Where’d you go for spring break?

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Many Saint Louis University students traveled to all the spring break hot spots last week. But, several SLU students traveled across the country and internationally to do service work for the less fortunate.

Mary Ellenfeldt is a freshman who traveled to Kermit, W.V., with a group from SLU, where they worked at a daycare center and helped to remodel the house of Ida and Lovis Brewer. They also went to a local preschool in Mingo County and acted out Dr. Seuss’ classic story The Cat in the Hat.

“Ida and Lovis were the couple that we worked with,” Ellenfeldt said, “They both grew up in Kermit and have one son and two grandchildren. Lovis’ family was exceedingly poor growing up; four of his siblings died of starvation and malnutrition.”

On this trip, the group also learned that coal mining companies have a lot of power and that their practices are harmful to the entire area. For Ellenfeldt, this was an eye-opening experience.

“I was surprised at how little I know about all of it,” she said, “because the company owners have such an influence that much of the country does not know about what goes on there.”

Throughout the trip, Ellenfeldt was inspired by Ida Brewer’s good nature.

“It was amazing when Ida would walk into a room we were working and she would compliment our work,” she said. “She was so happy to have someone help her with a task that she could not do by herself.”

Another important experience was the camaraderie that the group shared. This trip allowed the students to become friends and share many stories.

Mindi Bergman, a freshman, traveled to Cuatro Ciengas and Ocampo, Mexico. This trip was different from Ellenfeldt’s trip in that it was more of an immersing trip to see how people live in these small towns.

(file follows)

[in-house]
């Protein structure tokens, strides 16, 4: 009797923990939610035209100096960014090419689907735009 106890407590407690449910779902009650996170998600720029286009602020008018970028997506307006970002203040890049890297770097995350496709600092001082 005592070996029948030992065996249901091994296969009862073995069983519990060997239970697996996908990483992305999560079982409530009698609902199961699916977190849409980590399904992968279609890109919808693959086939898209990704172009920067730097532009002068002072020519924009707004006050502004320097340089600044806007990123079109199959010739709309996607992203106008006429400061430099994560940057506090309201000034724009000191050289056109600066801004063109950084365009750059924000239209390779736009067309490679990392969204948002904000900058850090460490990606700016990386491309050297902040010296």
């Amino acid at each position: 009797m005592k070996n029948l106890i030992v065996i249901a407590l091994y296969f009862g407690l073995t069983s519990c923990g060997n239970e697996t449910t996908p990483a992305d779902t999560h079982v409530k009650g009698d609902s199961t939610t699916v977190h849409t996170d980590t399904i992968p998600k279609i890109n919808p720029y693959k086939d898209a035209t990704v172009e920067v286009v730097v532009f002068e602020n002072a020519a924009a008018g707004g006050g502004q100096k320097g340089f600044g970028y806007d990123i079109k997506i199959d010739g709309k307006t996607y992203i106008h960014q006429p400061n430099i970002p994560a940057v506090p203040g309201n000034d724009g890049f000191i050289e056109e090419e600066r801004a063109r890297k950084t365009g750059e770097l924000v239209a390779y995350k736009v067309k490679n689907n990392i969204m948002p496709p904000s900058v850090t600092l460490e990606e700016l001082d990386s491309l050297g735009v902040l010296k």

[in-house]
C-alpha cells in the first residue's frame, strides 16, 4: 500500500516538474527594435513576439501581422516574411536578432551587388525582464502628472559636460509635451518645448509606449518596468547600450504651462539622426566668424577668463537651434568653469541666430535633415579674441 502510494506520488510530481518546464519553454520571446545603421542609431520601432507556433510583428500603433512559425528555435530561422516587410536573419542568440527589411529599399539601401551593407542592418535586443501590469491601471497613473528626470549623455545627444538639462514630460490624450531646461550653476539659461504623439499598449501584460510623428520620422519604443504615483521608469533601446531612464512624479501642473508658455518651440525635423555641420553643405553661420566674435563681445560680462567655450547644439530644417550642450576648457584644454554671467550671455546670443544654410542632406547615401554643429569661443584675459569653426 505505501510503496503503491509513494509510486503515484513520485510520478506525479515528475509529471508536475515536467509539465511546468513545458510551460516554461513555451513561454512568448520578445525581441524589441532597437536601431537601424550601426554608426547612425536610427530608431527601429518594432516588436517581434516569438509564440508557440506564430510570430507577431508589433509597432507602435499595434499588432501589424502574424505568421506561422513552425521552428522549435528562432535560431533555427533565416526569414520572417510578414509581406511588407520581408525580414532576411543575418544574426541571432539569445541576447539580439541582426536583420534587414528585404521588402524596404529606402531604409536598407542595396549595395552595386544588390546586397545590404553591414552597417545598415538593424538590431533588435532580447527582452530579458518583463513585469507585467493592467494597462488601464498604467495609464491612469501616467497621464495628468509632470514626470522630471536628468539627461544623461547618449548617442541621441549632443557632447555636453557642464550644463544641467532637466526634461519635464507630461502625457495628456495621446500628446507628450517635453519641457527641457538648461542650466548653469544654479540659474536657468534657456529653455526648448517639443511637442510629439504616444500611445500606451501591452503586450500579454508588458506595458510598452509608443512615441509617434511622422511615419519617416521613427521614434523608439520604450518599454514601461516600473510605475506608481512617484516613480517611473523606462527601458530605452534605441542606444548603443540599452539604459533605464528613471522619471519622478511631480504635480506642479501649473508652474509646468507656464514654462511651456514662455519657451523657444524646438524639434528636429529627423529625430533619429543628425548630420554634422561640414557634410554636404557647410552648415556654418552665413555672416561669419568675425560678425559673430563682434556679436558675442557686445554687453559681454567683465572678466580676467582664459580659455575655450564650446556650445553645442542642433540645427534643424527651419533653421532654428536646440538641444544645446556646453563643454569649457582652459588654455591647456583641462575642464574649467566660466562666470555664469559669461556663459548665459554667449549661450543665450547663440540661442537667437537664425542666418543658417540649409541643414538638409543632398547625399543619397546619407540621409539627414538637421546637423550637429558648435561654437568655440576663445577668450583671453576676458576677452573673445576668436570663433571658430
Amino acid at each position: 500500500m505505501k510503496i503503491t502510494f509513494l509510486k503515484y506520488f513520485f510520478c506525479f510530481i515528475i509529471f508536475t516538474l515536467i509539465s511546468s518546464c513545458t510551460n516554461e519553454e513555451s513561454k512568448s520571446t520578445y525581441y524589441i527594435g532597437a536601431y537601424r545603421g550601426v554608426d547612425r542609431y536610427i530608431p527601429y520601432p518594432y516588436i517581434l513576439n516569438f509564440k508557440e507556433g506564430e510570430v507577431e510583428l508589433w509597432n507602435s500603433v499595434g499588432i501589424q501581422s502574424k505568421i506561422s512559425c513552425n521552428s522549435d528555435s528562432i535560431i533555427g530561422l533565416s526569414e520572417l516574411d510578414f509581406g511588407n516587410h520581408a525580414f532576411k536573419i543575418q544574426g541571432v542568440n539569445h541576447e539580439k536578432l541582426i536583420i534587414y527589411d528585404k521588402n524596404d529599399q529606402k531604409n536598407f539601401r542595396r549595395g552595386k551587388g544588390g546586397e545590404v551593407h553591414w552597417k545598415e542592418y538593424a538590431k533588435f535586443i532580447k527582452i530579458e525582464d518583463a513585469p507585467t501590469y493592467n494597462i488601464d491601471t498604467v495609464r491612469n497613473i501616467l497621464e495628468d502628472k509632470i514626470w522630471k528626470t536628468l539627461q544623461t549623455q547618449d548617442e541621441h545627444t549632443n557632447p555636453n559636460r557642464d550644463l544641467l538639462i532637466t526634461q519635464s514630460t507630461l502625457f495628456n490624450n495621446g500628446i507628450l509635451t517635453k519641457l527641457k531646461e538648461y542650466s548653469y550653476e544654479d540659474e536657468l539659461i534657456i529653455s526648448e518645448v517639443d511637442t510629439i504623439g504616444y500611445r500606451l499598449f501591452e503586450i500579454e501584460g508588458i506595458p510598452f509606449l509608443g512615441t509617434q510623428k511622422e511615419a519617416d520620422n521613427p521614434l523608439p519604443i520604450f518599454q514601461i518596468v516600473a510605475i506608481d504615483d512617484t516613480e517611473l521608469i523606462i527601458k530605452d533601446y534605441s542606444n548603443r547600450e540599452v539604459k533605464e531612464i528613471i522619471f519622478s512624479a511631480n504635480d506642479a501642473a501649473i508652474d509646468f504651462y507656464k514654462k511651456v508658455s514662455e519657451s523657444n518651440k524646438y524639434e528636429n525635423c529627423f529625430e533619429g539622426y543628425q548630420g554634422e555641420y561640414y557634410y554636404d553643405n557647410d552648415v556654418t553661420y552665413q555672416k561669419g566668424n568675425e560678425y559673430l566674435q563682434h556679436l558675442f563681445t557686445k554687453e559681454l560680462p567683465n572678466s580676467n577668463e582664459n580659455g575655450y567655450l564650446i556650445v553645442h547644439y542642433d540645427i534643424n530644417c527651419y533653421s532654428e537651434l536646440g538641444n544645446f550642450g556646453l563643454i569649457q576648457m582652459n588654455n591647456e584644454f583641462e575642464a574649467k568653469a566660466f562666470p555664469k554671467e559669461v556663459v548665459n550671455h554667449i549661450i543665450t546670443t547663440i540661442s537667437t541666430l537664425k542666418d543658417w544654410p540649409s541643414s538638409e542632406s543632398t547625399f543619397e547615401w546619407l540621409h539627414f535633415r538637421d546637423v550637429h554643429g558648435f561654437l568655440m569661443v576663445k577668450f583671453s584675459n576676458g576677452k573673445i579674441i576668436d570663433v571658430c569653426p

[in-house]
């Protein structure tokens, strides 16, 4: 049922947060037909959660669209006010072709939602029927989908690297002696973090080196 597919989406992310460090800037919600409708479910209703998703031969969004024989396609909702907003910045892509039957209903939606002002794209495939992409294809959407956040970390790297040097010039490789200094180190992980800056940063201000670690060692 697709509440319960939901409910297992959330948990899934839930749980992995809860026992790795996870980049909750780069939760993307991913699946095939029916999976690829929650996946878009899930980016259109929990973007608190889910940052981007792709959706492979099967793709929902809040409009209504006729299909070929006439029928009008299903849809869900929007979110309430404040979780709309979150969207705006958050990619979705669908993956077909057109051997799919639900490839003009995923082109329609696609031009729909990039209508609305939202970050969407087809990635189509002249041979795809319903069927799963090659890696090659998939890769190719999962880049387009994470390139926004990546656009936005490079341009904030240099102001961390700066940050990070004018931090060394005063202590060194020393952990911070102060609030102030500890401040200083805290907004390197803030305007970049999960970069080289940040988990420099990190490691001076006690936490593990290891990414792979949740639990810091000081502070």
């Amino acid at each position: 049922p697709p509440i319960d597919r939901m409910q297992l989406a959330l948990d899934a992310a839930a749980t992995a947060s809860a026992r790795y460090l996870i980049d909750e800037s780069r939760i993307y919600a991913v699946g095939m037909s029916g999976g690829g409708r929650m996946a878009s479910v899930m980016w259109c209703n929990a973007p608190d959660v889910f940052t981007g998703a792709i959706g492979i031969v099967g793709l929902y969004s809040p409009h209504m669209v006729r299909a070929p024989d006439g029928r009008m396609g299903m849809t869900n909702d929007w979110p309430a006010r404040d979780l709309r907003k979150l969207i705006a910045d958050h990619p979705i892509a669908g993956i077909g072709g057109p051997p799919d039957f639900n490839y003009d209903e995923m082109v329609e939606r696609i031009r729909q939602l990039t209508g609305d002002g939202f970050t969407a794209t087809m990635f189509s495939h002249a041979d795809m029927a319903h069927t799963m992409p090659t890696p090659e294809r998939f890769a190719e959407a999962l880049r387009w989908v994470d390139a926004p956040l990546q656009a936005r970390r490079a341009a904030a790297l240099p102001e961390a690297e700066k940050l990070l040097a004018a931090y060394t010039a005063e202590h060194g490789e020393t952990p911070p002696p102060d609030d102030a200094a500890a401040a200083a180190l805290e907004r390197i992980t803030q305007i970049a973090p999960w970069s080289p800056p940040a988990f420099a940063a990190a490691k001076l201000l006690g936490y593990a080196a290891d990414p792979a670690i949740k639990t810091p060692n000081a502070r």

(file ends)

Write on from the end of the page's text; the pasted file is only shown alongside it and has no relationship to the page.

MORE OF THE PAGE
“We would go with Padre Gerardo to the ejido [small towns in the middle of nowhere],” Bergman said. “We’d go around and tell everyone that the padre is in town and he’ll be saying Mass.”

The group went from door to door in the town spreading the message. In doing this, Bergman met many little kids. The kids had a very stereotypical view of Americans and the group was able to change their view.

“They would ask all these different questions,” Bergman said, “like, ‘Is your house big?’ and how many people live with the students at home. These questions were very insightful for me because they make me think about my own life.” Bergman also said she has gained a new perspective on members of the clergy.

“I have a new view of the clergy,” Bergman said, “They’re so cool. Their faith is what sustains them.”
Through their non-traditional spring break trips, these two girls gained a greater appreciation for what they have.

“I find I realize my purpose when I am doing things not for myself, but for someone else,” Ellenfeldt said.
“It made me step out of my comfort zone,” Bergman said, “to look at the world with new eyes.”